The modern history of badminton began in India with a game known as poona. Poona was a competitive sport that British Army officers learned and brought back to England, but more about that part of badminton’s history in a moment. First, we must answer the question, “So just where did the game of poona come from?”

Child’s Play
Poona developed from a children’s game called battledore and shuttlecock. The object of this game was to see how long a group could volley the shuttlecock by hitting it with the battledore, or paddle. This cooperative, non-competitive game was originally played without a net. The shuttlecock is often called a bird because its made out feathers. Today, some models are made of plastic, but competition shuttlecocks consist of 16 real feathers. Experts claim the very best shuttles are made from feathers taken from the left wing of a goose. Who knew?


Even before battledore and shuttlecock evolved, there were similar sports being played throughout the world. In fifth century China, ti jian zi was played by kicking a shuttle into the air. By the 1600s, people in Europe were playing jeu de volant, a game that used a racket rather than feet to volley the shuttle.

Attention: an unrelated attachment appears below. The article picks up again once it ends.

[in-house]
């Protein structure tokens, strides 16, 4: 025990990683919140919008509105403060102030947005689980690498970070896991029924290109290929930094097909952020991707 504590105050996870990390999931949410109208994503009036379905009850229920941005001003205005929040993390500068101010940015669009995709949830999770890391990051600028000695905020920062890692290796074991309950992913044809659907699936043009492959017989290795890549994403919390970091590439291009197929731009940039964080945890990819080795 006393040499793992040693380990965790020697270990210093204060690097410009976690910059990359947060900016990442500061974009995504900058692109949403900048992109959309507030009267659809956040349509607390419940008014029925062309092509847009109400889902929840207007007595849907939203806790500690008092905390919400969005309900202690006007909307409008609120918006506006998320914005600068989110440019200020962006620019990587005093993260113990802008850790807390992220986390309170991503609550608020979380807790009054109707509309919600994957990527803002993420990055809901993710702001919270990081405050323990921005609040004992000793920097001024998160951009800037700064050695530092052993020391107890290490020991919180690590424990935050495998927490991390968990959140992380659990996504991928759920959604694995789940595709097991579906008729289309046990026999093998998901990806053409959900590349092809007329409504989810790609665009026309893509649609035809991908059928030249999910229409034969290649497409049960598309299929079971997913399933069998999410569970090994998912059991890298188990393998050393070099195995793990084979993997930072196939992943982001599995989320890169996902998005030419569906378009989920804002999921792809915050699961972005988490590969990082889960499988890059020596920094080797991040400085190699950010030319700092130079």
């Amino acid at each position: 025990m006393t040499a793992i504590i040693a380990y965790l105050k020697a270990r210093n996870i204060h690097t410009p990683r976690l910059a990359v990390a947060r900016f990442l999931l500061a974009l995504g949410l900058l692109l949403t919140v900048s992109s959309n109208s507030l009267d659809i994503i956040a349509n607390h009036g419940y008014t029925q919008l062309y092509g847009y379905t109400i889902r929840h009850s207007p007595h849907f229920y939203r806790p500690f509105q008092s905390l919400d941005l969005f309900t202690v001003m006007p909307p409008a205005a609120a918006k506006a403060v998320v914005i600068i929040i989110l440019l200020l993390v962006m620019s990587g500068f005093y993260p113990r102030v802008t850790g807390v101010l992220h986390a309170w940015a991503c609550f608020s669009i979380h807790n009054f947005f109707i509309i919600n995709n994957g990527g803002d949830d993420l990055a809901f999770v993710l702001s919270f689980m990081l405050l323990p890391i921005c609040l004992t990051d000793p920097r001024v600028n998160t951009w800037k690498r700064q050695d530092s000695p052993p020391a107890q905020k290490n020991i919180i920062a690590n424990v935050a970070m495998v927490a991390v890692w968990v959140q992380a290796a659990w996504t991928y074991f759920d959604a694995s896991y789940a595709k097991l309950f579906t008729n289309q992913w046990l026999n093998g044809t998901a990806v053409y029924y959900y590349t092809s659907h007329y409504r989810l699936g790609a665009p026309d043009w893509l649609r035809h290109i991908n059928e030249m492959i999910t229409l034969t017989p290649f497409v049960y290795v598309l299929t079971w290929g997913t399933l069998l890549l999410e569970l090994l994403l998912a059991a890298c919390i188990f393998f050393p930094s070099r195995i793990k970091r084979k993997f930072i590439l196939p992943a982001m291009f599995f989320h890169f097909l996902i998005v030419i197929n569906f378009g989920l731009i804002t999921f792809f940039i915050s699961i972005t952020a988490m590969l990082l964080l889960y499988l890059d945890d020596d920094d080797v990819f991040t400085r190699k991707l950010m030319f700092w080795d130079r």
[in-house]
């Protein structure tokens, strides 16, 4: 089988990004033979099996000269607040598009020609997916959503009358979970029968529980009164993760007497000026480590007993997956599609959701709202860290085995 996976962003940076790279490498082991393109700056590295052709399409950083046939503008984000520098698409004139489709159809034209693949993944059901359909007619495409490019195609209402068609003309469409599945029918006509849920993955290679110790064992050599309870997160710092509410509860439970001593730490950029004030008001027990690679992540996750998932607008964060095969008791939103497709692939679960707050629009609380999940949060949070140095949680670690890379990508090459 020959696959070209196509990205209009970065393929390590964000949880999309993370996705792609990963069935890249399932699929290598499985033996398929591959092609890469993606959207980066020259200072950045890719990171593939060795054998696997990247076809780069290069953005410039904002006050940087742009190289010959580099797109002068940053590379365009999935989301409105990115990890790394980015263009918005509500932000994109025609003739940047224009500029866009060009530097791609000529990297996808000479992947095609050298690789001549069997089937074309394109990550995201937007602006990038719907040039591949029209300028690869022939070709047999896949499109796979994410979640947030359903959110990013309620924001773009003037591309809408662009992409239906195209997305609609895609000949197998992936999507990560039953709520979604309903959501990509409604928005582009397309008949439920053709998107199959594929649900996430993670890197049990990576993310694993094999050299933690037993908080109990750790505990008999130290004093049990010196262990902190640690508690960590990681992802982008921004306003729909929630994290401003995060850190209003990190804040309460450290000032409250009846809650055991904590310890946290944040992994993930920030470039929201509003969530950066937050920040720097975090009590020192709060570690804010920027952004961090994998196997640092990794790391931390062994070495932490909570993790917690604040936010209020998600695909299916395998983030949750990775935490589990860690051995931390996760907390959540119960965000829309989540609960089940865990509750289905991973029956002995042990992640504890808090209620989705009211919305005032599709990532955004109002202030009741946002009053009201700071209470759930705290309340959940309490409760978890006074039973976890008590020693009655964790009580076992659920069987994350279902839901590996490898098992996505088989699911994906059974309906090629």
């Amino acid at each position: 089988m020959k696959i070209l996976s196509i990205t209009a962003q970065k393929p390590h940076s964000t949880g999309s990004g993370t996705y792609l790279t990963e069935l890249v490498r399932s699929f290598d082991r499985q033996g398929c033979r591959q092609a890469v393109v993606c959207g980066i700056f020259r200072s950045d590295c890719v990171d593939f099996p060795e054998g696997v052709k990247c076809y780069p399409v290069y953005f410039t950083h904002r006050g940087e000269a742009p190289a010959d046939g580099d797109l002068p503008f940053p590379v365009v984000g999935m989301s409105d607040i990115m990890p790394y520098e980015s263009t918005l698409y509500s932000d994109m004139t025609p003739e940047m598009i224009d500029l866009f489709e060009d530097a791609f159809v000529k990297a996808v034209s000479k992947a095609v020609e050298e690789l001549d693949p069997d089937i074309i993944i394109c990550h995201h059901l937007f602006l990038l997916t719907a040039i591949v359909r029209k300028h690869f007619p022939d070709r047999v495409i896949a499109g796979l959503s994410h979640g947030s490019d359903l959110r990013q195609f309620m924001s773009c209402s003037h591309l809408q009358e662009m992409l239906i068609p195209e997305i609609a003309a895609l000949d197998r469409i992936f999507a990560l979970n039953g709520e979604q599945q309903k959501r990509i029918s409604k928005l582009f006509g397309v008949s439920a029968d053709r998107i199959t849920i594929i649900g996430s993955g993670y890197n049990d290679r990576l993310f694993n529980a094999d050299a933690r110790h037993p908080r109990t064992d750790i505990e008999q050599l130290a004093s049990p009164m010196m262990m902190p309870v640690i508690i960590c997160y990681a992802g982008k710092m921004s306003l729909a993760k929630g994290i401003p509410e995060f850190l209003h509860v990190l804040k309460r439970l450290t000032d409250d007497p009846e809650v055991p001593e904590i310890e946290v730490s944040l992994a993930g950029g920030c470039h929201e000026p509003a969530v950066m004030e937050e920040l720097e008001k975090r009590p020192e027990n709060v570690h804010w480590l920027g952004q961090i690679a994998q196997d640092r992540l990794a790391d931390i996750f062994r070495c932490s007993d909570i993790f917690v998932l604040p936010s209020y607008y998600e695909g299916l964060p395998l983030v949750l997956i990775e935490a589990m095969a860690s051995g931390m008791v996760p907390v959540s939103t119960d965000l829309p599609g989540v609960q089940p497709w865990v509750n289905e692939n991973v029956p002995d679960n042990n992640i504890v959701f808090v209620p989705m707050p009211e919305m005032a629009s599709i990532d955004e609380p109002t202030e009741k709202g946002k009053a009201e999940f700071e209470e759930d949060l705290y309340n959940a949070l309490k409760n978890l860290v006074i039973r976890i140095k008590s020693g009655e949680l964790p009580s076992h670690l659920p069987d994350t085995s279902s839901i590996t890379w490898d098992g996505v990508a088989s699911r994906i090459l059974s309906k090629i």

By the time British officers stationed in India encountered poona the game was a fast-paced competitive sport. These officers took the equipment for poona back to England in the early 1870s.

A Party at Badminton
It was the Duke of Beaufort who officially introduced the game to England. In 1873, guests at a lawn party on his country estate, Badminton, played a game of poona. The game was a hit and soon became popular among the British elite. People began calling the new party sport “the Badminton game.”

The game was played both indoors and outdoors on a court with an hourglass shape. It has been suggested that this unusual shape developed so the game could be played in Victorian salons, large rooms with doors that opened inward on both sides. In 1901, the official badminton court became rectangular.

Badminton clubs were started throughout England. By 1893, badminton had grown to the point where 14 clubs joined to form the Badminton Association. (Later, when more countries started their own federations, the name was changed to the Badminton Association of England.) This group was instrumental in standardizing the laws of the sport and in starting the earliest and most prestigious badminton tournament, the All-England Badminton Championships.

As badminton spread to more countries, the need for an international governing board became apparent. The International Badminton Federation was created in 1934 and today has its headquarters in Kent, England. These nine countries were the original members of the IBF:

The Netherlands
New Zealand
Today, the IBF has more than 150 member nations. The American Badminton Association was formed in the United States in 1936 and joined the IBF in 1938. In 1978 the ABA changed its name to the U.S. Badminton Association